On the shuttle from Marco Island to the airport last week, I happened to sit next to a very nice gentleman from Illumina. We got to talking, of course, and I asked him if they saw a threat from any of the new sequencing platforms presented at AGBT. I’m aware that Illumina currently enjoys a greater-than-50% share of the next-gen sequencing market, so I was curious about his impressions.
“We definitely see a segmentation of the market,” he admitted.
Something had been bothering me about the sequencing-company presentations this year, and I finally realized what it was. During AGBT 2009, every player was gunning to take over the world. This year it seems like every sequencing platform has a niche in mind.
General Sequencing: Illumina vs. Life Technologies
Illumina’s HiSeq2000 and Life Tech’s SOLiD 4 are after the general sequencing market – whole genome, transcriptome, and targeted (capture) sequencing. It’s a constant game of one-upmanship in throughput and claimed accuracy. In February this year, Illumina launched the HiSeq2000 with expected throughput of 200 GB per run. Life Technologies launched SOLiD 4 with 100 GB per run, but promised 300GB per run later this year. On the read length front, Illumina remains the clear winner – 2×100 is in production at many genome centers, and even longer reads have been promised. Life Tech, to their credit, is pushing the SOLiD 4 platform pretty hard.
When Length Matters: 454
Roche/454 has wisely backed away from large-scale sequencing, and instead seems to be targeting applications where longer (450 bp) reads are a requirement. At AGBT, Henry Erlich (Roche) gave an interesting talk about genotyping and haplotyping human HLA regions to improve donor matching for organ transplants. Here’s a key challenge of modern medicine where sequencing can offer tangible benefits. Here at the genome center, we use 454 runs for validation and for small-scale targeted sequencing. There are many applications where relatively inexpensive long-read sequencing runs are idea; full-length cDNA sequencing, for example, comes to mind.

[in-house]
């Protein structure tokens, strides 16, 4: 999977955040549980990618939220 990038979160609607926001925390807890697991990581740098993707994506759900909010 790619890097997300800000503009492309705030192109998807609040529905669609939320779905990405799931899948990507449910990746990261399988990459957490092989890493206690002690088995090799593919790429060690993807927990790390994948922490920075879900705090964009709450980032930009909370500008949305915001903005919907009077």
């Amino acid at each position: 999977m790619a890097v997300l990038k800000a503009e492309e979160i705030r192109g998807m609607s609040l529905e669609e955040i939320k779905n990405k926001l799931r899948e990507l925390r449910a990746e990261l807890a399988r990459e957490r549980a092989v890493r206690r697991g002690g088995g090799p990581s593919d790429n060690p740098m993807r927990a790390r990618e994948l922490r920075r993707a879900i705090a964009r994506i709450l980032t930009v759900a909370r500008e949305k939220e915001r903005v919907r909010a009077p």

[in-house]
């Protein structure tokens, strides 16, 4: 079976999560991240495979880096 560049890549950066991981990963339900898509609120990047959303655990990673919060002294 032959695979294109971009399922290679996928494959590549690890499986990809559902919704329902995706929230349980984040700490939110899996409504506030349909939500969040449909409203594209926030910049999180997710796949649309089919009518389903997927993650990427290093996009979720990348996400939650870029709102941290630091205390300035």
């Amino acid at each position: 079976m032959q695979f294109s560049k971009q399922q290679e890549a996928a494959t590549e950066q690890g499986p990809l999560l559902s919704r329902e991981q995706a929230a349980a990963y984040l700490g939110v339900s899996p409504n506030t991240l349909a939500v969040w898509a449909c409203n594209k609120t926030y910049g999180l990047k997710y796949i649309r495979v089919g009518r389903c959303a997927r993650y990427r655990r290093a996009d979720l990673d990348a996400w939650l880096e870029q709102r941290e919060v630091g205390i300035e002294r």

Complete Genomics: Sequencing as a Service
The business model of Complete Genomics seems a bit of a gamble to me. They aim to be the provider of relatively inexpensive, start-to-finish sequencing services. No technology or reagent sales for these guys. Instead, they want to take your samples and give you back the SNPs. In the coming years, they hope to build as many as 10 facilities throughout the world that provide these services. I’m a bit leery of Complete Genomics, not only because their proprietary technology lags behind others (currently it’s at 2X35 bp), but because they’ll need to do something like 10,000 genomes a year just to stay in business. I don’t think we’re ready for that.
Sequencing for the Masses: IonTorrent
Many of us were impressed by IonTorrent this year at AGBT. The incredibly low cost of their instrument ($50K) and sequencing runs ($300-500) mean that nearly any lab could write a grant around this technology. The sample prep, accuracy, and throughput are still a grey area, but if they prove to be good enough, high-throughput sequencing will suddenly be available to just about everyone.
Single Molecule Applications: Pac Bio and Oxford Nanopore
The true single-molecule sequencing platforms that are close to market are certainly getting everyone excited. In the next few years, however, it’s unlikely that Pacific Biosciences, Oxford Nanopore, mystery-Chinese-platform, or other companies will displace massively parallel sequencing. No, I think Illumina and SOLiD will remain the “work horses” for discovery, certainly at major genome centers. Where SMS technologies can excel, however, is ultra-long reads – think about PacBio’s strobe sequencing to resolve structural variation or finish assemblies – and lots of molecule-kinetics stuff that I don’t understand.
I think that 2010 will be an exciting and telling time for all of these platforms. In a year’s time, we should have results in hand from HiSeq, SOLiD4, PacBio, and even IonTorrent, and be able to distinguish between marketing claims and sequencing reality.